Access for Deafblind BSL users

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Access to Sign Language Interpreting Video Relay Service for Deafblind Sign Language Users

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Press release in BSL

Watch Debra use contactSCOTLAND-BSL as the first deafblind BSL user accessing the video relay service.

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ContactSCOTLAND-BSL, Scotland’s nationally funded online British Sign Language/English interpreting video relay service (VRS), delivered by Sign Language Interactions on behalf of the Scottish Government, is delighted to announce that the service can now be accessed by people who are deafblind and use British Sign Language (BSL).

Deaf BSL users have been using contactSCOTLAND-BSL to contact any of the 140+ public bodies or any of the 1,000’s of Scotland’s third sector organisations by calling through a mobile device such as a smartphone, tablet device or desktop computer, signing via the camera to the online BSL/English interpreter who in turn calls (phones) the public body or third sector organisation and relays the call between the two parties.

Deafblind people have been unable to access this ground-breaking and at times life changing service due to the simple fact that they cannot see the interpreter on screen!

Now with advances in technology and software, deafblind people whose first language is BSL, can now access the video relay service by signing to the online interpreter using BSL and rather than seeing the signed response, they receive the responses via a braille display attached to the computer with responses being typed by the online interpreter. This is a first for Scotland and a first in the UK.

Mental Health Minister Clare Haughey said:

“This service is a breakthrough in helping deaf and now deafblind people, who rely on British Sign Language, to live as independently as possible and retain a level of privacy, no longer having to rely on family and friends to make calls for them. The Scottish Government has provided more than £1 million over the past three years to deliver this initiative, and with calls to contactSCOTLAND-BSL rising by almost a quarter over the past year, I’m sure this latest technology will result in even more people using this service.”

Debra Wherrett – Deafblind BSL User (the first ever user!) said:

“At the time when technology advanced with video I missed this opportunity because of my sight loss, a real missed opportunity which was really disappointing. I always thought I wouldn’t have the chance to use video relay. Now I have that opportunity!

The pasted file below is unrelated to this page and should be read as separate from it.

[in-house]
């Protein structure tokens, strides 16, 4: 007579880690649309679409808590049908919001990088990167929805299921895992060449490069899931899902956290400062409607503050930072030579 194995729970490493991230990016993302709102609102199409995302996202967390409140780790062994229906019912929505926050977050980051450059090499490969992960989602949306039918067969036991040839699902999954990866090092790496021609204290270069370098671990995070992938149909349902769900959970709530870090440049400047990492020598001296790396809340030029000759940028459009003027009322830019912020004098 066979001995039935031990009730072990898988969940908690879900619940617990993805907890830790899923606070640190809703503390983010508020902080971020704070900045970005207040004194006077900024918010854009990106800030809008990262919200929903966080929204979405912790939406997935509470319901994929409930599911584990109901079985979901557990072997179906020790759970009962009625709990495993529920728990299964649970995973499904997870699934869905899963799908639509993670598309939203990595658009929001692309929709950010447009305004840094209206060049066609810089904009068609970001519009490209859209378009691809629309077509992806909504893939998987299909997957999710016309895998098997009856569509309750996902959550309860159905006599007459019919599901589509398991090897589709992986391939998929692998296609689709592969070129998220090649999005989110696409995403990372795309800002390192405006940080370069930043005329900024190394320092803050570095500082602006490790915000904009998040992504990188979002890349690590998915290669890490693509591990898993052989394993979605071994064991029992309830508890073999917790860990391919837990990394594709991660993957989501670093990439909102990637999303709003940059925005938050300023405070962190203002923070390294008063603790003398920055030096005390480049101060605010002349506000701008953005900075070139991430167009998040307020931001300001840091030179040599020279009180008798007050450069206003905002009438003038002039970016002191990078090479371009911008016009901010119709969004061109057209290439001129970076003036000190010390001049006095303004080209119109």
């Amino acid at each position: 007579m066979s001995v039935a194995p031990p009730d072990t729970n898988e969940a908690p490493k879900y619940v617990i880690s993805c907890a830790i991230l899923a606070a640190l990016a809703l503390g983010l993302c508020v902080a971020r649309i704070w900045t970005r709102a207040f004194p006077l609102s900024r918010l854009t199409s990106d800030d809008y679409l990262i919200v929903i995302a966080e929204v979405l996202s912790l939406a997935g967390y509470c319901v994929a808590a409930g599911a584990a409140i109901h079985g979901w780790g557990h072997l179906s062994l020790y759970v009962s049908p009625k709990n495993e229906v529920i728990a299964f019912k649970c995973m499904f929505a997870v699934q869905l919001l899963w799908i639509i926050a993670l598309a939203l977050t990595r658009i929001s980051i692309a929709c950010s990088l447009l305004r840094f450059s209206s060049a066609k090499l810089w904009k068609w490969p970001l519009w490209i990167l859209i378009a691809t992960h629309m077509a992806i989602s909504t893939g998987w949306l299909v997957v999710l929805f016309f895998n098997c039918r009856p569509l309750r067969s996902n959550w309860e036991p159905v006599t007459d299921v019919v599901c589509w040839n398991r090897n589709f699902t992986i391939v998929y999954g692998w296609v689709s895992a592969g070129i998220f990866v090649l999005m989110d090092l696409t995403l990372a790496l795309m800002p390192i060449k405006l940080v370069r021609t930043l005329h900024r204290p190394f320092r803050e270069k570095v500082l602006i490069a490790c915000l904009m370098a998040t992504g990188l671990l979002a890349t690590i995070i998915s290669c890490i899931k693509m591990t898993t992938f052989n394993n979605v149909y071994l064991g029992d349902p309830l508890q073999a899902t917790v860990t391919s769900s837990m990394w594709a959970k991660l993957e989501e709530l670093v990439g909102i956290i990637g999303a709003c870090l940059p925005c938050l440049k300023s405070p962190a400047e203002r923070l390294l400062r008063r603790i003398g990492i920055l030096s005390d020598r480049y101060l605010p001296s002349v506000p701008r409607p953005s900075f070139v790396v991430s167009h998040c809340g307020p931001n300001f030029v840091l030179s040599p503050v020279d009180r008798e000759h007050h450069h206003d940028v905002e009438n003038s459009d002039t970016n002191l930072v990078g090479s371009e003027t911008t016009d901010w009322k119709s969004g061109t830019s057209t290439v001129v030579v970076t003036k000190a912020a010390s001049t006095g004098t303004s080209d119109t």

Never say ‘impossible’, there is always possibilities, I thought I wouldn’t have this chance.  Thank you.”

Andrew Dewey, Director, Sign Language Interactions said:

“Advances in video technology has meant that deafblind people have been excluded from benefiting from services that many people take for granted. Now, deafblind BSL users can have access to all of Scotland’s public bodies and third sector organisations and make phone calls where previously they had to rely on others to make them. Calls can be from the mundane such as ordering food for their guide dog (albeit pretty important to the dog!) to contacting council services or making appointments at their GP surgery whenever they need to. The key is being able to express themselves in their language of choice – BSL.

We are extremely honoured to be delivering this truly ground breaking and potentially life changing service on behalf of the Scottish Government, and are grateful to everybody who has made this amazing advancement possible”

More information can be obtained from:

Sign Language Interactions
112 Cornwall Street South
Kinning Park
Glasgow G41 1AA

T: 0333 344 7712


M/SMS: 07970 848868

Notes to editors

  • It is estimated that there are about 9 million people in the UK who are deaf or hard of hearing. Out of this figure there are an estimated 151,000 people use British Sign Language (BSL) and of these 87,000 are Deaf.

British Deaf Association:
There are between 5,500 – 8,000 BSL users in Scotland

  • There are an estimated 23,000 Deafblind people in the UK
    Deafblind Scotland estimated there are around 5,000 people in Scotland with a dual sensory impairment. Relatively few people are totally deaf and totally blind – many have a little hearing and/or sight left.

Numbers of deafblind BSL users are relatively small, however, access and barriers are immense for this group.

  • Sign Language Interactions is Scotland’s largest provider of communication professionals with deaf and deafblind people. With contracts to deliver British Sign/English language interpreting, Electronic Notetaking (ENT) and communication services with deafblind people to a number of public and private services.